EMT, EMS, or Paramedic? These questions circulate the minds of students considering a degree in Emergency Medical Science. It can feel tricky to begin the program, but according to a few students enrolled in this summer’s Trauma Emergency course, it’s definitely worth it.
One student began this degree after taking the initial EMT program. She came from a family of first responders, so her history and knowledge of the field inspired her to continue her education with an Associate in Applied Science. At CVCC, learning moves beyond the classroom – students experience field training, extracurricular opportunities like the Repelling class at Murray’s Mill, and chances to learn the process of Extrication, where first responders cut and remove patients out of accidents.
In addition, another student mentioned taking clinicals, where he worked in the ER, the operating room, and experienced riding in EMS trucks from either Catawba, Caldwell, Iredell, Lincoln, or Alexander counties. He said CVCC instructors were quite knowledgeable, as well; most of his teachers hold direct field experience.
It’s because of this direct experience and high reputation that another young woman entered CVCC’s EMS program. She recognized that a large percentage of these graduates received job placement, and that local medical teams love to hire people from CVCC. As someone who held interest in public service and a medical career, she figured the EMS path was a great combination of both passions. For her, understanding the why behind what to do is a strong aspect of critical thinking that EMS students are introduced to. Questions like “Why do I need to give this treatment to the patient?” or “What is the effect that this medication has?” will help EMS professionals determine what’s necessary to fix a medical emergency.
Preparation comes from more than the textbook – memorization, assertiveness, and patient rapport are all valuable traits of am EMS student. Sometimes it can be difficult to recall the exact protocol or treatment plans in the middle of an emergency, but a quick memory and step-by-step process will make strides in quality patient care. A few students struggle with assertiveness, especially when there are patients or coworkers that need to be told exactly what to do rather than politely asked. If you’re the paramedic in charge, you must delegate tasks and know the right course of action. It all comes down to having good patient rapport, speaking with people in a kind, calm manner, almost as if you spoke with members of your family.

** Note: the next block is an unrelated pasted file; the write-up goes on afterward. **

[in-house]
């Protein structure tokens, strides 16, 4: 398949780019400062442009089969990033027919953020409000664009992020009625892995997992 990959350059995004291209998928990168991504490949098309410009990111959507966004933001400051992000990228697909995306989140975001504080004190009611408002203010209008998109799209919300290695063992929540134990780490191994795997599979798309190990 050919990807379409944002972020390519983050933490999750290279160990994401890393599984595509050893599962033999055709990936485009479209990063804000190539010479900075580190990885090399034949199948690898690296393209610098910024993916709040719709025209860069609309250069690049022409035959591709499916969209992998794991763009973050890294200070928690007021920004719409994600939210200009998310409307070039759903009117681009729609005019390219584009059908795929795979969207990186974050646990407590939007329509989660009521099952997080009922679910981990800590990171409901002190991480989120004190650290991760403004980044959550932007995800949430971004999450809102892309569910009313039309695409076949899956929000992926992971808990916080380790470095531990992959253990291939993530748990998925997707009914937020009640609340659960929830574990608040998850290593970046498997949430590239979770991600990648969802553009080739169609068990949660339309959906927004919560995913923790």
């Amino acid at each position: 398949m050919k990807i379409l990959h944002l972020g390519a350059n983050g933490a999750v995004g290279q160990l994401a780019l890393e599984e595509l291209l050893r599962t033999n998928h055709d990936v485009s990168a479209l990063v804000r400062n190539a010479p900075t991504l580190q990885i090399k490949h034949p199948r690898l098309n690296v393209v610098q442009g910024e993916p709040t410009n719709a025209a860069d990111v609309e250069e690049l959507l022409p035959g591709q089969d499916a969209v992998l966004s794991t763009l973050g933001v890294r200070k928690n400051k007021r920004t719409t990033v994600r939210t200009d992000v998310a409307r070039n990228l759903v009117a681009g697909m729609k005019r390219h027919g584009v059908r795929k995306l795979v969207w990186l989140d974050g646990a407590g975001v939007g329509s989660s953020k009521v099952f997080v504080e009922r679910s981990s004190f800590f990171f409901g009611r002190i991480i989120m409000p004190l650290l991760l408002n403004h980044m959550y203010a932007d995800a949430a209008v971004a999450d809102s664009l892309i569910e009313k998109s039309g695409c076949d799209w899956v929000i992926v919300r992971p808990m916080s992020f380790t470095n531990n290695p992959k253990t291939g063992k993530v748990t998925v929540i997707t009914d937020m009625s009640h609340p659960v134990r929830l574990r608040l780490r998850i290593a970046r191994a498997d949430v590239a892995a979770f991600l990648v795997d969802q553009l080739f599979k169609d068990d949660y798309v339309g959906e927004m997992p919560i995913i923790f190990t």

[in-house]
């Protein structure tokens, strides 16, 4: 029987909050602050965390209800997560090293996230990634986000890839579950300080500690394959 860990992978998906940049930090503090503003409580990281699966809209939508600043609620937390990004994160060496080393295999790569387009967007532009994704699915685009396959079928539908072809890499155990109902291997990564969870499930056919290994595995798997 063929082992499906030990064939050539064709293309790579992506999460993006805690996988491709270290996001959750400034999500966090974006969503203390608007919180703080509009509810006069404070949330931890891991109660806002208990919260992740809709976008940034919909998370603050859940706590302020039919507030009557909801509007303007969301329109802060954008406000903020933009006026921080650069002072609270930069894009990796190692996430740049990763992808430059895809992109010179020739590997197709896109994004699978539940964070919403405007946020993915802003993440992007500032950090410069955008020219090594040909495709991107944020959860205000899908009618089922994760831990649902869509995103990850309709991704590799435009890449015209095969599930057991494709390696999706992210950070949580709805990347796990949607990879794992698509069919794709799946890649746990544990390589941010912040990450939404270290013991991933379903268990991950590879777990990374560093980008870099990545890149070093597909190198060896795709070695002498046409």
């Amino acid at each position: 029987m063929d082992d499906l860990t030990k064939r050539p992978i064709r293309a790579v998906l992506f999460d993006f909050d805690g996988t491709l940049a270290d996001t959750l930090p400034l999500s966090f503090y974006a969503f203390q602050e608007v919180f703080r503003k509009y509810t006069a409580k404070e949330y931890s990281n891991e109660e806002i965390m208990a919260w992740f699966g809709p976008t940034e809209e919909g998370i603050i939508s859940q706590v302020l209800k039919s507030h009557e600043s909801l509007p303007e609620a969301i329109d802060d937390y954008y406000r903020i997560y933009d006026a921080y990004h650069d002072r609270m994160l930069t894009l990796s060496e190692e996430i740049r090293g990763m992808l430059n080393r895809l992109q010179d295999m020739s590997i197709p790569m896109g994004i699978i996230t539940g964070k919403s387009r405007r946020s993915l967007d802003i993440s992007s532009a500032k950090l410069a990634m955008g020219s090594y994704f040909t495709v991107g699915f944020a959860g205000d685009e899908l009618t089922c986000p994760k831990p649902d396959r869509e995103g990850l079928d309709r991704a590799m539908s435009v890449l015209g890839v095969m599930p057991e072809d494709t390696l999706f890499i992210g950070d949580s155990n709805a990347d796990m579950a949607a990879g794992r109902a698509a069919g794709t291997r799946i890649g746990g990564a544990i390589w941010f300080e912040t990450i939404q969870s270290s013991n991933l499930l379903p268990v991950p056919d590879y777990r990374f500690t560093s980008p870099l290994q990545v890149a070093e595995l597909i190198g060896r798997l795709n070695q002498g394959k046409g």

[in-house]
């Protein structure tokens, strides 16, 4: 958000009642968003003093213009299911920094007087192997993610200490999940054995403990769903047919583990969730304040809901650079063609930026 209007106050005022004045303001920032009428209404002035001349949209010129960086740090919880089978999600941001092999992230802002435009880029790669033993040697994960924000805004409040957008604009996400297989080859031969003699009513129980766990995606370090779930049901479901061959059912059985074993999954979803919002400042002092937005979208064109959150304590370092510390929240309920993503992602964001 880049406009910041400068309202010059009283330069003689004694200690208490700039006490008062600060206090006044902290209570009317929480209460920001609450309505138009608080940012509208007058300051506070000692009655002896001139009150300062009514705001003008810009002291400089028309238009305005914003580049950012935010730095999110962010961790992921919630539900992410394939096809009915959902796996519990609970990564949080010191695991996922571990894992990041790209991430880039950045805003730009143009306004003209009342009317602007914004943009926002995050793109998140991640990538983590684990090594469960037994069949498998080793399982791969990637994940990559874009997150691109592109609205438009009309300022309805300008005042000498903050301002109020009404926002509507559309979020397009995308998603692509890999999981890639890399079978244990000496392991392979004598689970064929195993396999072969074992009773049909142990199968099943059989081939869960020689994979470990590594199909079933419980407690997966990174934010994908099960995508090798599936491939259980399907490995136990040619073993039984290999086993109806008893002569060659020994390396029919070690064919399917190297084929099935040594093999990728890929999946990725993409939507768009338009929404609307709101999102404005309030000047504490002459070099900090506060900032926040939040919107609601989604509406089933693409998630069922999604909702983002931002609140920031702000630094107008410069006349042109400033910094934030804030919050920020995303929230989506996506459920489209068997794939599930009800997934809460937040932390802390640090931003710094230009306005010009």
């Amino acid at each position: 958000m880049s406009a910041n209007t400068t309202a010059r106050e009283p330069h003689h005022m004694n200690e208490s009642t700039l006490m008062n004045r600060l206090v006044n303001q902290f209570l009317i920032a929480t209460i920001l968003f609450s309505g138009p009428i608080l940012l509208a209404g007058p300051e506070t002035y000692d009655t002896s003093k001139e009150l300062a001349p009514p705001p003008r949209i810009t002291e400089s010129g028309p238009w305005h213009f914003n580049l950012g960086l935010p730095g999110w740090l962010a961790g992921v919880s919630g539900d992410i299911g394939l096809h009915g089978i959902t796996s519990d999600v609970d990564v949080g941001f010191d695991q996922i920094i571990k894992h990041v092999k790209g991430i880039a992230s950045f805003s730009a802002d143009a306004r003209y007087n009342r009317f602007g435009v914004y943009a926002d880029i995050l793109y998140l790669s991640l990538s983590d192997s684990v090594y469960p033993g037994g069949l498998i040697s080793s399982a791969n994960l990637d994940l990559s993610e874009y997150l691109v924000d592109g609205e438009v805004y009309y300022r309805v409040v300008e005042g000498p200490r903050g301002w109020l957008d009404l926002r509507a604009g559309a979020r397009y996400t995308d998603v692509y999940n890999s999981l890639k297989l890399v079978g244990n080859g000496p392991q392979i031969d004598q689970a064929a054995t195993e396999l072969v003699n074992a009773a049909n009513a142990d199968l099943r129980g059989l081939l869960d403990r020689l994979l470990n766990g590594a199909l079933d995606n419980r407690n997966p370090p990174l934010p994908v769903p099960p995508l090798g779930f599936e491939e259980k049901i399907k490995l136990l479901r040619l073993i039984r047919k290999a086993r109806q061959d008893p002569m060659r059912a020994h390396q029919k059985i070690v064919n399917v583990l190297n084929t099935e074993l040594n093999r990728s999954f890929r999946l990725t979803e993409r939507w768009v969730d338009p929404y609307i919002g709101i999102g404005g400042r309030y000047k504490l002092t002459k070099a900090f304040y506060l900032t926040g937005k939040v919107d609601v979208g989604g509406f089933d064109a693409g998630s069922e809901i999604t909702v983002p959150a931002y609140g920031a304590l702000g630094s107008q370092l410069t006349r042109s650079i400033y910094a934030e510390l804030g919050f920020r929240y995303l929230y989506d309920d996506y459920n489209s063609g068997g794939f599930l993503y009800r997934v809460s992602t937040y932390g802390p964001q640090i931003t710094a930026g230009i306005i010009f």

These students suggested to take the EMT program, or even work as an EMT, before starting this degree. You might have an interest in EMS or becoming a paramedic, but it’s vital to know this career path is right for you. Several students intend to start this career path, but soon realize it’s not what they expect. In just one semester, students can finish the EMT program, begin work, and decide if they truly want to be a paramedic. There are days where you will want to quit, where you’re not sure the field is exactly what you hoped. But these students reminded me that everyone has their doubts. Everyone goes through times of questioning. One student even said, “Face the fears! You can get through it!”
If the medical field, public health, or emergency medical services inspire you, I’ll offer the same advice: Face the fears! When you look back on your education with degree in hand, you won’t regret your decision.
For more information about the EMT, EMS, and Paramedic programs, visit CVCC’s Website.